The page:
Article 8(1) of Interpretation (II) of the Supreme People’s Court on Several Issues Concerning the Application of Law in the Trial of Disputes over Infringement of Patent Rights provides a general definition of the functional features, which refers to technical features that limit the structure, composition, steps, conditions, or their interrelationships based on the features’ functions or effects in invention or creation, except for cases where a general technician in the field can directly and clearly determine the specific implementation of the above-mentioned functions or effects by reading the claims.
In judicial practice, determining whether a disputed technical feature is a functional feature or a non-functional feature is often the focus of dispute between the plaintiff and the defendant. The plaintiff mostly tends to interpret the disputed technical feature as a non-functional feature to obtain a broader scope of protection, while the defendant often focuses on interpreting it as a functional feature to achieve the goal of non-infringement defence. This article discussed the two exceptional situations of functional features based on current judicial practice.
The feature category of “the manner of implementation of which is known to a general technician by reading the claims” is an exception. Article 8(1) of Interpretation (II) provides for an exception where a general technician in the field could directly and clearly determine the specific manner of implementing the mentioned function or effect by merely reading the claims.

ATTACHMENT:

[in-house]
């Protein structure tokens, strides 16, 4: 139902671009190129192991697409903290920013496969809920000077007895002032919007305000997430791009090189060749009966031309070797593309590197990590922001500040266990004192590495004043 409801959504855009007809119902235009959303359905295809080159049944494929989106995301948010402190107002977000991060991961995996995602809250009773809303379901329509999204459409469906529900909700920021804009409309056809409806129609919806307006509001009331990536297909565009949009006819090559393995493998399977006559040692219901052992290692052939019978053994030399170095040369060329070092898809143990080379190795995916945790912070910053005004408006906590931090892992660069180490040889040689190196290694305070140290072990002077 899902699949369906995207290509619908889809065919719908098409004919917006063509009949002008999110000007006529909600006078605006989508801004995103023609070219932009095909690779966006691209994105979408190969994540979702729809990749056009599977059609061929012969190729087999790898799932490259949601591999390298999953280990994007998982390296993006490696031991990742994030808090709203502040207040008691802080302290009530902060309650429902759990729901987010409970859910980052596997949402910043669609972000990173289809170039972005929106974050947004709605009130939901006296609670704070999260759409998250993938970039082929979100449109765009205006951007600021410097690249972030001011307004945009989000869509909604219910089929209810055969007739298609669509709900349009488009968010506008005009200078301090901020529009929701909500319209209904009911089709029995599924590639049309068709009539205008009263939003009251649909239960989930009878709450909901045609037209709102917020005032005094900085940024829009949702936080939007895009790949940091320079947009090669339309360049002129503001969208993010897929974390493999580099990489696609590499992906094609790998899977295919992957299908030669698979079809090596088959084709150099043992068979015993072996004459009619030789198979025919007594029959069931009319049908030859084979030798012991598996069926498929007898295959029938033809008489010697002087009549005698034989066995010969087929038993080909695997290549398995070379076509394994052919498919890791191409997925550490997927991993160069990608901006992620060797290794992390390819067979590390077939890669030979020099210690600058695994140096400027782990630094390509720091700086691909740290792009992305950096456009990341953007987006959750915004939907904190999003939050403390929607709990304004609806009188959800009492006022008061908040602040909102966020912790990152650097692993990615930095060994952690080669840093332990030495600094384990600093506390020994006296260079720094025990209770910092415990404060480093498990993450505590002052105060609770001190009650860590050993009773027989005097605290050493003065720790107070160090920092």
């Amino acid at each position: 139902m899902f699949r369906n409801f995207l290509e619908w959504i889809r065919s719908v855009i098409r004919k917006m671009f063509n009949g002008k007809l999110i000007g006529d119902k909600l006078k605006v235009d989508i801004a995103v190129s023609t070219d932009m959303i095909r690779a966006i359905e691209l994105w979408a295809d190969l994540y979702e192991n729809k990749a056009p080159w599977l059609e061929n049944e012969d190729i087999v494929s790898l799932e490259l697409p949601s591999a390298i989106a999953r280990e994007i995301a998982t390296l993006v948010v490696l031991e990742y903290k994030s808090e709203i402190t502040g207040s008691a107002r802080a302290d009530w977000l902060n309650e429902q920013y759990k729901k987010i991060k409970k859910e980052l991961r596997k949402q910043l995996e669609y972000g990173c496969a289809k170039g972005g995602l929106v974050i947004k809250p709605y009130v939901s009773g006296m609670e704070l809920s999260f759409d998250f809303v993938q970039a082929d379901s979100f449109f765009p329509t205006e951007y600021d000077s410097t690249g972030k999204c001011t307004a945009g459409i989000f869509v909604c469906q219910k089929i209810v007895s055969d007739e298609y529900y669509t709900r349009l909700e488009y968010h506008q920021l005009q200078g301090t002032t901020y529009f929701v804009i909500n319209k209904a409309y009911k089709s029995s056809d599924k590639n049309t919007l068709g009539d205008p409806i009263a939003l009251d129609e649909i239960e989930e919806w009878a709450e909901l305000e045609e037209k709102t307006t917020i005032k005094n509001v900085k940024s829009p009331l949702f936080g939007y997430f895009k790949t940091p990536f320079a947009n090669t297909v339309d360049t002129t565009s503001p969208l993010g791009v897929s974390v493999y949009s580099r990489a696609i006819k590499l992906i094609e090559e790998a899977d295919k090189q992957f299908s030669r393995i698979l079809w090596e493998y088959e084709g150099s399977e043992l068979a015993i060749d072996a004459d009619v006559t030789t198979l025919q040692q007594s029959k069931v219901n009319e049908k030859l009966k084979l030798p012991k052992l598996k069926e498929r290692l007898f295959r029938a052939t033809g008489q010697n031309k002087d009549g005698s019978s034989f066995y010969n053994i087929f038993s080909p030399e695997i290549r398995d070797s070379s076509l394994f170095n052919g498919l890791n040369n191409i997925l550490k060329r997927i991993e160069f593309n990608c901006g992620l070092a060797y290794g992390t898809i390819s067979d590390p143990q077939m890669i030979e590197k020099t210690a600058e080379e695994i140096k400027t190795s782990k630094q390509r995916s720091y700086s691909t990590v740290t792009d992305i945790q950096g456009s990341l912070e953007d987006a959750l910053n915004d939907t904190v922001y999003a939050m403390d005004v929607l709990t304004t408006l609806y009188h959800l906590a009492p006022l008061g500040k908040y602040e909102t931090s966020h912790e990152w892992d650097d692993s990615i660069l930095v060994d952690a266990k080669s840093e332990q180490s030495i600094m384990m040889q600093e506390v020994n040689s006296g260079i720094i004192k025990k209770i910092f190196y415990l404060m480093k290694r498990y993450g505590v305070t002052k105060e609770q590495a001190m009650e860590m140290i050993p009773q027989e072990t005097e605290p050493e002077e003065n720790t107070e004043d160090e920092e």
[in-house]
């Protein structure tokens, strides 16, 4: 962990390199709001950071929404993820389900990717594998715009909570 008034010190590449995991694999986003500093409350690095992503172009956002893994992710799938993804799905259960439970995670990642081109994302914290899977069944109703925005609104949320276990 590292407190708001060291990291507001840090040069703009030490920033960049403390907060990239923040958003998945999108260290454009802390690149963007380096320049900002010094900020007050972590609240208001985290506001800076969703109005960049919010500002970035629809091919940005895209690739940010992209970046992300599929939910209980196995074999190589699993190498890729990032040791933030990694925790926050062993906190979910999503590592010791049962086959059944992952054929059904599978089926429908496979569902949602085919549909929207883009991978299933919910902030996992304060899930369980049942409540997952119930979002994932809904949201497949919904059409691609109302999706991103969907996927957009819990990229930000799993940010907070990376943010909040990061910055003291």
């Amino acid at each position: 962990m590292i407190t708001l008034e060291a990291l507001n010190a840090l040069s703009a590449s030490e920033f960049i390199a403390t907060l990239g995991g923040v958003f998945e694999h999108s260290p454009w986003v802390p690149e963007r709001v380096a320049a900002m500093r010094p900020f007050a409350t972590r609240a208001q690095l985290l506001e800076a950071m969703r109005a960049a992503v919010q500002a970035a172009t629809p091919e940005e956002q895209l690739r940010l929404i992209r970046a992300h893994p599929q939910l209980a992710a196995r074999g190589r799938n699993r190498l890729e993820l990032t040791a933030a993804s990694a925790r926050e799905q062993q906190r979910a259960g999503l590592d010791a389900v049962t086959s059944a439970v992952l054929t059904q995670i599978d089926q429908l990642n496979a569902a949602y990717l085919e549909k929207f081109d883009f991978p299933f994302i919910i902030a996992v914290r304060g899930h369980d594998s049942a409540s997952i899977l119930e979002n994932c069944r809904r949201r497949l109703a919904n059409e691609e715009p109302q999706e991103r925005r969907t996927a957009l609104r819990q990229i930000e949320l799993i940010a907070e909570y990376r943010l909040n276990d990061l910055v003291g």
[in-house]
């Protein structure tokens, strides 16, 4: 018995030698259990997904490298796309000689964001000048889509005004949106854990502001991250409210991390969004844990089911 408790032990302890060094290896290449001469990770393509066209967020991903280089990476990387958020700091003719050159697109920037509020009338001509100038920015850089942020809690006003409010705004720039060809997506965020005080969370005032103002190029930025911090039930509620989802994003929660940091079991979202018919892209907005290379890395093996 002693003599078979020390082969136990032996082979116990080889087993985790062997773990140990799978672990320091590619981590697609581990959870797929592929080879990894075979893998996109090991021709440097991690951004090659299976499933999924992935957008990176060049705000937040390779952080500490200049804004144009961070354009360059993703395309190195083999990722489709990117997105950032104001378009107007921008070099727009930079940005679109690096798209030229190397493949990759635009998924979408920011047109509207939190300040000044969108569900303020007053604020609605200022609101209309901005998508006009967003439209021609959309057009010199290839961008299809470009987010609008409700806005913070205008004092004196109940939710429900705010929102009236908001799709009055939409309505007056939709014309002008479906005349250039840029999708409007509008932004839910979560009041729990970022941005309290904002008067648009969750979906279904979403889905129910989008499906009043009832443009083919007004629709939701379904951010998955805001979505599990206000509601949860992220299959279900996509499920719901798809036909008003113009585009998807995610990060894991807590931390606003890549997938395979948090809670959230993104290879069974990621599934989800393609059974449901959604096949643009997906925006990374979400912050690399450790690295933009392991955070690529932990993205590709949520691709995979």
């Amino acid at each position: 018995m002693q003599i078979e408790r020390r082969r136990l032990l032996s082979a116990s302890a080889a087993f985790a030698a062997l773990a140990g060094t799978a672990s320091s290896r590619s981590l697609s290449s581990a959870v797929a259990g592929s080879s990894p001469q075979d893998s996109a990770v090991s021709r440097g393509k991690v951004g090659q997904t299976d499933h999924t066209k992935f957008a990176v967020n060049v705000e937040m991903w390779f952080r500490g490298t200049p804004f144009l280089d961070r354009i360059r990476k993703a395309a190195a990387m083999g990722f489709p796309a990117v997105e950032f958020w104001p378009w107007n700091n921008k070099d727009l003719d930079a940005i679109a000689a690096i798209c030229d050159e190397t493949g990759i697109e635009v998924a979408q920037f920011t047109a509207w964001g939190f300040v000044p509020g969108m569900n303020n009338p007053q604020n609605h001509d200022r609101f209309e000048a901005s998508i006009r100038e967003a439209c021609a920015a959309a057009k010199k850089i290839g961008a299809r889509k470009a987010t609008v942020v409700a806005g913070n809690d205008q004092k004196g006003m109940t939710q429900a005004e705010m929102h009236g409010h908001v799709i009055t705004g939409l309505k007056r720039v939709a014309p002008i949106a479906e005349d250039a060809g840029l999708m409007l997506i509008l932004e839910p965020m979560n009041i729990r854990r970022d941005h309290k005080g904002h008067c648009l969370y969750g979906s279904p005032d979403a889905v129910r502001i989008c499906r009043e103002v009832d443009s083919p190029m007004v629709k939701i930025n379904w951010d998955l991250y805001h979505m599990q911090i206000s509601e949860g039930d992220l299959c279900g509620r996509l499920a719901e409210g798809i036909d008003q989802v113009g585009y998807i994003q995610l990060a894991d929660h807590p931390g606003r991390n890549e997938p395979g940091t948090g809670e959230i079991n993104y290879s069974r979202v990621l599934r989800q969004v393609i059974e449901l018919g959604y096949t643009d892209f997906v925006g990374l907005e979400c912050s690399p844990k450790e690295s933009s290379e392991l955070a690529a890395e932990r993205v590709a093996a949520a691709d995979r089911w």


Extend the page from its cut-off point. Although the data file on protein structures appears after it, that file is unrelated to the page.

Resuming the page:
In SMC Corporation v Yueqing Bosun Pneumatic Equipment, a dispute over infringement of patent rights for inventions before the Supreme People’s Court, SMC submitted evidence such as the texts China Power Encyclopedia, Hydraulic Valves and Hydraulic Technology. The court determined that the evidence provided by SMC was sufficient to prove that the specific implementation methods to achieve the disputed technical feature were common knowledge for a general technician in this field.
Therefore, the disputed technical feature falls within the situation where a general technician in this field can determine the specific implementation methods directly and clearly through the reading of the claims, and thus does not constitute a functional feature.
It is important to note that, in the case of an exception to functional technical features, the burden of proof lies with the plaintiff, and it is preferable to provide evidence that falls under the category of common knowledge in this field such as textbooks, reference books, technical dictionaries, etc., to enhance the persuasive power of the evidence.
Exception for features of the “orientation or structure + functional description” category. The Supreme People’s Court, in the case of Xiamen Lucas Auto Parts Company v Valeo Systemes d’Essuyage, highlighted that if a technical feature already specifies or implies the specific structure, component, step, condition, or their interrelationships of the invention’s technical solution, even if it also defines the function or effect achieved, is generally not considered a functional feature and should not be used for infringement comparison.